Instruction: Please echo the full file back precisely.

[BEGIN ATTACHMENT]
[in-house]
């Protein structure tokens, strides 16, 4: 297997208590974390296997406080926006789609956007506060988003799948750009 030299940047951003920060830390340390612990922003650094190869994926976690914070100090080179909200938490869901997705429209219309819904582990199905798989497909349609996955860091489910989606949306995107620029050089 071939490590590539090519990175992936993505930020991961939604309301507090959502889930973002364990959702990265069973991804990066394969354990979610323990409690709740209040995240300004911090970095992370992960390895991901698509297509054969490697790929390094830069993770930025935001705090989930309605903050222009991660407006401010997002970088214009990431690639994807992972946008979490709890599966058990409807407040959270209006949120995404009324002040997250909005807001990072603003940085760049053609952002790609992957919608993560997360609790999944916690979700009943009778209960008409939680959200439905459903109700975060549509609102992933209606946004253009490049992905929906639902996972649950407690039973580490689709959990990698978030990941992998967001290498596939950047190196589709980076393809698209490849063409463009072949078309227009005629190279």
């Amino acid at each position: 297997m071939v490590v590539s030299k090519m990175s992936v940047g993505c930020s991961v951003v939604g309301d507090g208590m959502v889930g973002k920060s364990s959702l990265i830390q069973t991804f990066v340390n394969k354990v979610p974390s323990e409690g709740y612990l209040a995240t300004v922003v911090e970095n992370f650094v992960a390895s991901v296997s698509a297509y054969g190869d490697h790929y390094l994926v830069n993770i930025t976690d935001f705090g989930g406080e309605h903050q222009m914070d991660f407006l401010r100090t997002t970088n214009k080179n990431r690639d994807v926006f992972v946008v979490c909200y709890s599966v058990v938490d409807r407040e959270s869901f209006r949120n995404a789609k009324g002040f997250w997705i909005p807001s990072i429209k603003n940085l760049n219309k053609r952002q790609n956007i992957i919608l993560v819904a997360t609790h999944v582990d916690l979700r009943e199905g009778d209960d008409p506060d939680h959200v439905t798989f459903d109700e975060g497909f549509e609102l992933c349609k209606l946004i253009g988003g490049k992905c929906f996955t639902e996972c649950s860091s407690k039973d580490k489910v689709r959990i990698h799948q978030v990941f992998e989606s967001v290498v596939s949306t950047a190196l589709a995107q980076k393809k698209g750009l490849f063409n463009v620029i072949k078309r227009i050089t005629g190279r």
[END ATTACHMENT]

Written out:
[in-house]
């Protein structure tokens, strides 16, 4: 297997208590974390296997406080926006789609956007506060988003799948750009 030299940047951003920060830390340390612990922003650094190869994926976690914070100090080179909200938490869901997705429209219309819904582990199905798989497909349609996955860091489910989606949306995107620029050089 071939490590590539090519990175992936993505930020991961939604309301507090959502889930973002364990959702990265069973991804990066394969354990979610323990409690709740209040995240300004911090970095992370992960390895991901698509297509054969490697790929390094830069993770930025935001705090989930309605903050222009991660407006401010997002970088214009990431690639994807992972946008979490709890599966058990409807407040959270209006949120995404009324002040997250909005807001990072603003940085760049053609952002790609992957919608993560997360609790999944916690979700009943009778209960008409939680959200439905459903109700975060549509609102992933209606946004253009490049992905929906639902996972649950407690039973580490689709959990990698978030990941992998967001290498596939950047190196589709980076393809698209490849063409463009072949078309227009005629190279």
């Amino acid at each position: 297997m071939v490590v590539s030299k090519m990175s992936v940047g993505c930020s991961v951003v939604g309301d507090g208590m959502v889930g973002k920060s364990s959702l990265i830390q069973t991804f990066v340390n394969k354990v979610p974390s323990e409690g709740y612990l209040a995240t300004v922003v911090e970095n992370f650094v992960a390895s991901v296997s698509a297509y054969g190869d490697h790929y390094l994926v830069n993770i930025t976690d935001f705090g989930g406080e309605h903050q222009m914070d991660f407006l401010r100090t997002t970088n214009k080179n990431r690639d994807v926006f992972v946008v979490c909200y709890s599966v058990v938490d409807r407040e959270s869901f209006r949120n995404a789609k009324g002040f997250w997705i909005p807001s990072i429209k603003n940085l760049n219309k053609r952002q790609n956007i992957i919608l993560v819904a997360t609790h999944v582990d916690l979700r009943e199905g009778d209960d008409p506060d939680h959200v439905t798989f459903d109700e975060g497909f549509e609102l992933c349609k209606l946004i253009g988003g490049k992905c929906f996955t639902e996972c649950s860091s407690k039973d580490k489910v689709r959990i990698h799948q978030v990941f992998e989606s967001v290498v596939s949306t950047a190196l589709a995107q980076k393809k698209g750009l490849f063409n463009v620029i072949k078309r227009i050089t005629g190279r």